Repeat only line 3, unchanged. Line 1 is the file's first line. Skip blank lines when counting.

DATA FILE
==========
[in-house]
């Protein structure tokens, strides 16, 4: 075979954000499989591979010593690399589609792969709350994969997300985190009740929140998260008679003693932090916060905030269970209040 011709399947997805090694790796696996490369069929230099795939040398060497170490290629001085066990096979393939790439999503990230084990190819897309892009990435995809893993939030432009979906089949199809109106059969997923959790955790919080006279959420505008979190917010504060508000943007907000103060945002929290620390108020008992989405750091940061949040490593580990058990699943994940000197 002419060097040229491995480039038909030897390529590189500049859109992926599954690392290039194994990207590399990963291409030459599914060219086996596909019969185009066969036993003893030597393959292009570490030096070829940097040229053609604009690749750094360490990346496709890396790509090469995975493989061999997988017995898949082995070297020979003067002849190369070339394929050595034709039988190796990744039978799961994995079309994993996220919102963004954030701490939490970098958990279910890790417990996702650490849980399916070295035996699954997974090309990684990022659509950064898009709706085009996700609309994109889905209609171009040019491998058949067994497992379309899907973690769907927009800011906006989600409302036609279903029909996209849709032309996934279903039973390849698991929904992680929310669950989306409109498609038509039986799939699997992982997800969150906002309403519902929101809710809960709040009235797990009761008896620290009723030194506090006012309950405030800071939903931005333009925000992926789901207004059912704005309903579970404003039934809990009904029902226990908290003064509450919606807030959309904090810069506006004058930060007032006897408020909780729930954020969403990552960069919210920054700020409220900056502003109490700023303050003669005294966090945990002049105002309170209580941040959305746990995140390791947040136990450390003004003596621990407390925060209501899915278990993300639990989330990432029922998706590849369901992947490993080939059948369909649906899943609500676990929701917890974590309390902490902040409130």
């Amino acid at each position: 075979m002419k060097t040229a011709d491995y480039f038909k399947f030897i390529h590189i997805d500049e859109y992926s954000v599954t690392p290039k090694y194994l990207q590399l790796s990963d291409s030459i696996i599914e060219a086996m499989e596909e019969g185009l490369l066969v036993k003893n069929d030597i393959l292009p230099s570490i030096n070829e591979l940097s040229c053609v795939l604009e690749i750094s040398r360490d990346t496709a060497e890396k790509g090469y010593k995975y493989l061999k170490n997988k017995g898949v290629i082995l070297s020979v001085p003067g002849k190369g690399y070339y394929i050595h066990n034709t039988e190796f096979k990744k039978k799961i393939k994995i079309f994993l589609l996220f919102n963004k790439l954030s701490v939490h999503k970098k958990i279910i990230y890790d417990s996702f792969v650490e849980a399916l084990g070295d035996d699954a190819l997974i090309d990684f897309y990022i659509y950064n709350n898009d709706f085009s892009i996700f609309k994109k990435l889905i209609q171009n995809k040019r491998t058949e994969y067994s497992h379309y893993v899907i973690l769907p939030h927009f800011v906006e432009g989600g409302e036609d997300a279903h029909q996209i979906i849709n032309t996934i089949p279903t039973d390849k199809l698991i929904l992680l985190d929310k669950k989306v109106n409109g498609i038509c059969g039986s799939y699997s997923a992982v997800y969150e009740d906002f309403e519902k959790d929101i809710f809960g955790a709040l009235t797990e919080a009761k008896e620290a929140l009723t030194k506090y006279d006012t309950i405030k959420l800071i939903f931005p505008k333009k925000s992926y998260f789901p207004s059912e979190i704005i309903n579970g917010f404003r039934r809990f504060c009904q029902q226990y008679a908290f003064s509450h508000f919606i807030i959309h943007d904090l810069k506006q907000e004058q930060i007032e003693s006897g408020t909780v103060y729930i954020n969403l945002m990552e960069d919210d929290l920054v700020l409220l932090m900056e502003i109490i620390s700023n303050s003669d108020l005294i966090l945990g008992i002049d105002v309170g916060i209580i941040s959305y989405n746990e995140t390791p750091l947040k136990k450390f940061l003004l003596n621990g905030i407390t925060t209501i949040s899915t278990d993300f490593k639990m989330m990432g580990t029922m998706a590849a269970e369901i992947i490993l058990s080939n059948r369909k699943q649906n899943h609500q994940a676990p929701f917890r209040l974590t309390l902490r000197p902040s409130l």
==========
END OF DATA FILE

């Amino acid at each position: 075979m002419k060097t040229a011709d491995y480039f038909k399947f030897i390529h590189i997805d500049e859109y992926s954000v599954t690392p290039k090694y194994l990207q590399l790796s990963d291409s030459i696996i599914e060219a086996m499989e596909e019969g185009l490369l066969v036993k003893n069929d030597i393959l292009p230099s570490i030096n070829e591979l940097s040229c053609v795939l604009e690749i750094s040398r360490d990346t496709a060497e890396k790509g090469y010593k995975y493989l061999k170490n997988k017995g898949v290629i082995l070297s020979v001085p003067g002849k190369g690399y070339y394929i050595h066990n034709t039988e190796f096979k990744k039978k799961i393939k994995i079309f994993l589609l996220f919102n963004k790439l954030s701490v939490h999503k970098k958990i279910i990230y890790d417990s996702f792969v650490e849980a399916l084990g070295d035996d699954a190819l997974i090309d990684f897309y990022i659509y950064n709350n898009d709706f085009s892009i996700f609309k994109k990435l889905i209609q171009n995809k040019r491998t058949e994969y067994s497992h379309y893993v899907i973690l769907p939030h927009f800011v906006e432009g989600g409302e036609d997300a279903h029909q996209i979906i849709n032309t996934i089949p279903t039973d390849k199809l698991i929904l992680l985190d929310k669950k989306v109106n409109g498609i038509c059969g039986s799939y699997s997923a992982v997800y969150e009740d906002f309403e519902k959790d929101i809710f809960g955790a709040l009235t797990e919080a009761k008896e620290a929140l009723t030194k506090y006279d006012t309950i405030k959420l800071i939903f931005p505008k333009k925000s992926y998260f789901p207004s059912e979190i704005i309903n579970g917010f404003r039934r809990f504060c009904q029902q226990y008679a908290f003064s509450h508000f919606i807030i959309h943007d904090l810069k506006q907000e004058q930060i007032e003693s006897g408020t909780v103060y729930i954020n969403l945002m990552e960069d919210d929290l920054v700020l409220l932090m900056e502003i109490i620390s700023n303050s003669d108020l005294i966090l945990g008992i002049d105002v309170g916060i209580i941040s959305y989405n746990e995140t390791p750091l947040k136990k450390f940061l003004l003596n621990g905030i407390t925060t209501i949040s899915t278990d993300f490593k639990m989330m990432g580990t029922m998706a590849a269970e369901i992947i490993l058990s080939n059948r369909k699943q649906n899943h609500q994940a676990p929701f917890r209040l974590t309390l902490r000197p902040s409130l």